|Born||May 29, 1959|
|Died||March 17, 1986|
James Shuler (May 29, 1959 – March 17, 1986) was a notable U.S. Olympic and professional boxer from Philadelphia known as "Black Gold." Shuler was killed in a tragic motocycle accident on 17 March 1986.
Childhood and family
James grew up in one of those small, cramped North Philadelphia neighborhoods of red brick houses and narrow streets that we in the inner city know so well. He earned his way out, and with it, the respect of the neighborhood - through the boxing ring.
Shuler was the 1979 and 1980 National Golden Gloves Light Middleweight Champion. He qualified at 156 pounds and was a member of the 1980 U.S. Olympic boxing team that perished in an air crash in Warsaw, Poland, on March 14, 1980 . Shuler was not with the team, however, as he had stayed in America due to injury . The team was en route to Warsaw, Poland for the USA vs. Poland Box-off as part of "USA vs. the World." event. Among the USA Boxing teammates who were killed in the plane crash were Lemuel Steeples from St. Louis; Calvin Anderson from Connecticut; Paul Palomino - the brother of Carlos Palomino ; George Pimentel, and Olympic Coach, Sarge Johnson. Members of the team who were also not aboard included Bobby Czyz and Alex Ramos .
Shuler began his professional boxing career as a middleweight on September 12, 1980 with a second-round knockout of Chris Rogers in Philadelphia. During his five years as a pro, he had 22-1 record with sixteen knockouts. His first loss came on March 10, 1986 to Thomas Hearns when he was knocked out in the first round.
Death of Champion
James died the same way a great many young men will die as the weather turns warmer, roaring down the streets on a motorcycle. Those of you who have never ridden a bike can't imagine the freedom, the liberation of flying through the city low to the ground, free - if only for a while - from the drabness of the inner city. James must have felt this as he climbed aboard his new Kawasaki Ninja motorcycle, purchased with $5,000 from his loser's purse, and cruised through the streets which were home to him for 26 years. During his last hours he cruised past the schools, the shops, the street- corner boys and the winos. He had been beaten, but he was still James Shuler.
On 17 March 1986 just a week from his last fight, James was heading north on 11th Street, approaching Wallace. The truck was proceeding east on Wallace after presumably halting at a stop sign. Police say James was traveling at high speed and without the proper licenses. He skidded 50 feet, not hard to do on a rocket-bike like the Ninja, laying rubber, then metal into the pavement, as the bike came out from under him and slammed into and under the massive belly of the truck. We can only pray his death was instant.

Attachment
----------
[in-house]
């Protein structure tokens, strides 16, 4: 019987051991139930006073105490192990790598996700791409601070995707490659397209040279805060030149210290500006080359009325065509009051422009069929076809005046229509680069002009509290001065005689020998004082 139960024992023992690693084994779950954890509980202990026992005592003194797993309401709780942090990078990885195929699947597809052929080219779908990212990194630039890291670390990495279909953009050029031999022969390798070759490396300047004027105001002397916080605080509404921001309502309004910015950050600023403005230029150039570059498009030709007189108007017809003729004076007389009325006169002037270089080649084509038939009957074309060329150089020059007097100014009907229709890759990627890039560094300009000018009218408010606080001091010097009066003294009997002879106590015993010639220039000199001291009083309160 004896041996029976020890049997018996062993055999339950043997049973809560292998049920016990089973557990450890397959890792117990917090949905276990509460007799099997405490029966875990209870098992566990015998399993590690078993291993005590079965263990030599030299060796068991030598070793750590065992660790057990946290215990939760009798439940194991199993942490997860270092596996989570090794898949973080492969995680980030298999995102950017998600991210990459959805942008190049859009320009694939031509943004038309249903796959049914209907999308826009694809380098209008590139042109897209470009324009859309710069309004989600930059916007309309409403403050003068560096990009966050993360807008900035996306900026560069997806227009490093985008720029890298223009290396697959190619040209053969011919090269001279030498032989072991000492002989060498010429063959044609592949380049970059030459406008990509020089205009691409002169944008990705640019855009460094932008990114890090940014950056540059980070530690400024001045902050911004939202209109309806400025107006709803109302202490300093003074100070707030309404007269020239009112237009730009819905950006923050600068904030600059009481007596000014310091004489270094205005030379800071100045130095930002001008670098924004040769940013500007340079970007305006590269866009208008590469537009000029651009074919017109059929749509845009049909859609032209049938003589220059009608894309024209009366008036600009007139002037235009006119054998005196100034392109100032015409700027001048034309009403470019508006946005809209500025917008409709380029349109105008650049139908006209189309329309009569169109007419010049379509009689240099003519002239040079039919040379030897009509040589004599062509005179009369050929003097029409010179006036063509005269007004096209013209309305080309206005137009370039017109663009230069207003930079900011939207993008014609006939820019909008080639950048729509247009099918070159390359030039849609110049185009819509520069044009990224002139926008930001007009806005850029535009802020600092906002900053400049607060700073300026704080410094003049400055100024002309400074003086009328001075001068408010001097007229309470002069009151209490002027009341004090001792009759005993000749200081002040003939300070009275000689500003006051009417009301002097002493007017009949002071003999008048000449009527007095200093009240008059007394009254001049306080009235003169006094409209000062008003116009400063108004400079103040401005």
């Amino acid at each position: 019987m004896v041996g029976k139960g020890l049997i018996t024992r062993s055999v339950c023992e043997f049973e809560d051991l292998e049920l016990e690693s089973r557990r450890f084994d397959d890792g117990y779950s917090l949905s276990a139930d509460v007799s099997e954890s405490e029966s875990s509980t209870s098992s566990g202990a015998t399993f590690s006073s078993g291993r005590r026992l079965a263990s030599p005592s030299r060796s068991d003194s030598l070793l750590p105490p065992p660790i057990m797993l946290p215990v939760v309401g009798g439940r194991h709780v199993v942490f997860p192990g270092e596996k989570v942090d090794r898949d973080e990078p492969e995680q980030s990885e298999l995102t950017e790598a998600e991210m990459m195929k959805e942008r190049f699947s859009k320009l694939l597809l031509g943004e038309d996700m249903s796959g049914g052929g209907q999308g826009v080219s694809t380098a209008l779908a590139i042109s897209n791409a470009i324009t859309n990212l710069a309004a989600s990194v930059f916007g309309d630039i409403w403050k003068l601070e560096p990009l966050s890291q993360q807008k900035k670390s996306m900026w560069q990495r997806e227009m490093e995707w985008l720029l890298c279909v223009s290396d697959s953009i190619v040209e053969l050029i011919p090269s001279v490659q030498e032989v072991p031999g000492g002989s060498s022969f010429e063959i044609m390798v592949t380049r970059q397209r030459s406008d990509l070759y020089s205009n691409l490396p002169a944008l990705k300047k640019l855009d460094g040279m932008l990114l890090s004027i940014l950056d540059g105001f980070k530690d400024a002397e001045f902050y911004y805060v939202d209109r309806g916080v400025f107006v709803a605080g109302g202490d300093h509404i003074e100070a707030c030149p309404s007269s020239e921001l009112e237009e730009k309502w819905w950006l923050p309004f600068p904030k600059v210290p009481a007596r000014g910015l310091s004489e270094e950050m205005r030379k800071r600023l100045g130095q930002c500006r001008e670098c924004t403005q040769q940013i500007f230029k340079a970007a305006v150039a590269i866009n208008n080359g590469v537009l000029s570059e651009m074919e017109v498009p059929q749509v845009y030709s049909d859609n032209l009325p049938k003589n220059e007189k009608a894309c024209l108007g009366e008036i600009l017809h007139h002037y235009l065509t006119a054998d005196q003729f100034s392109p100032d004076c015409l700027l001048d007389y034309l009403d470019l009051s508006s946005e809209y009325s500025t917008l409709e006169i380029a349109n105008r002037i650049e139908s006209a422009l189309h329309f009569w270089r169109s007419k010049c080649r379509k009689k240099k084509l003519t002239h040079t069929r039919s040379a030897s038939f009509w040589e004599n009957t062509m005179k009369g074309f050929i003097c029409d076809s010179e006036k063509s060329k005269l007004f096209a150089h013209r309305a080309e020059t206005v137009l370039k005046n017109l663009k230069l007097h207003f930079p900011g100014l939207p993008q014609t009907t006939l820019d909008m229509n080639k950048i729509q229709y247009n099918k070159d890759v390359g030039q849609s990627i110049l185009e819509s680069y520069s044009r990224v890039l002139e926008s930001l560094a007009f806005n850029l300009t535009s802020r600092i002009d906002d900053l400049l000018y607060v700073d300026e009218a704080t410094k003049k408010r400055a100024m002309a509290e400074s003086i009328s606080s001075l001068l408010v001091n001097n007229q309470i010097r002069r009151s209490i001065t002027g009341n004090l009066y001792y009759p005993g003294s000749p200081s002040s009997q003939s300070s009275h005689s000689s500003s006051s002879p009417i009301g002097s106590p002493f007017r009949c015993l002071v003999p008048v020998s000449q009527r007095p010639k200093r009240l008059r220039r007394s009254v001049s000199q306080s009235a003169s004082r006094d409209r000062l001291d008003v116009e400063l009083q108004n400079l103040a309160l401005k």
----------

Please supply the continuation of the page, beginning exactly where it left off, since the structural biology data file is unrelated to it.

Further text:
The crowd at the scene, as day turned to dusk, was shocked by the horrible violence of the crash, then doubly, triply, by the numbing news that under that truck was James Shuler. "Yo Champ," they yelled, "Yo Champ, hang in there." But it was too late.
Memory and tribute
Bob Arum, the promoter of Mr. Shuler's last fight, said that the boxer came to Mr. Arum's room a day after the Hearns fight and thanked him for promoting it. Mr. Arum, who has promoted many bouts, said pointedly that Mr. Shuler was the only fighter who had ever done that, adding, "He was a decent, decent young man." In 1995, close friend Percy Custus opened the 'James Shuler Memorial Boxing Gym' in boxer's native Philadelphia in honor of the fallen fighter. Custus met Shuler in the 1970s at the Joe Frazier Gym where they trained together and remained close friends for the rest of James’ life. (http://www.jamesshulerboxing.com)
Professional boxing record
Shuler used the money he earned from the Hearns fight to buy a motorcycle. Just one week after the fight, Shuler was killed when he crashed his motorcycle in Philadelphia . His death came six years and three days after the flight that he was originally scheduled to make in Poland.
- http://articles.philly.com/1986-03-28/sports/26085097_1_james-shuler-bumper-sanctuary%7C"Boxer's Requiem: Shuler's Corner Is Empty Now", by Sarajane Freligh, Inquirer Staff Writer, posted on 28 March 1986.
- http://articles.philly.com/1986-04-01/news/26079096_1_streets-james-shuler-bike%7C"Requiem For A Middleweight On A North Phila Street", by George Azar, April 1986.
- http://articles.philly.com/1986-03-25/news/26084136_1_untimely-death-professional-defeat-hearns-fight%7C"James Shuler, Champion", 1986.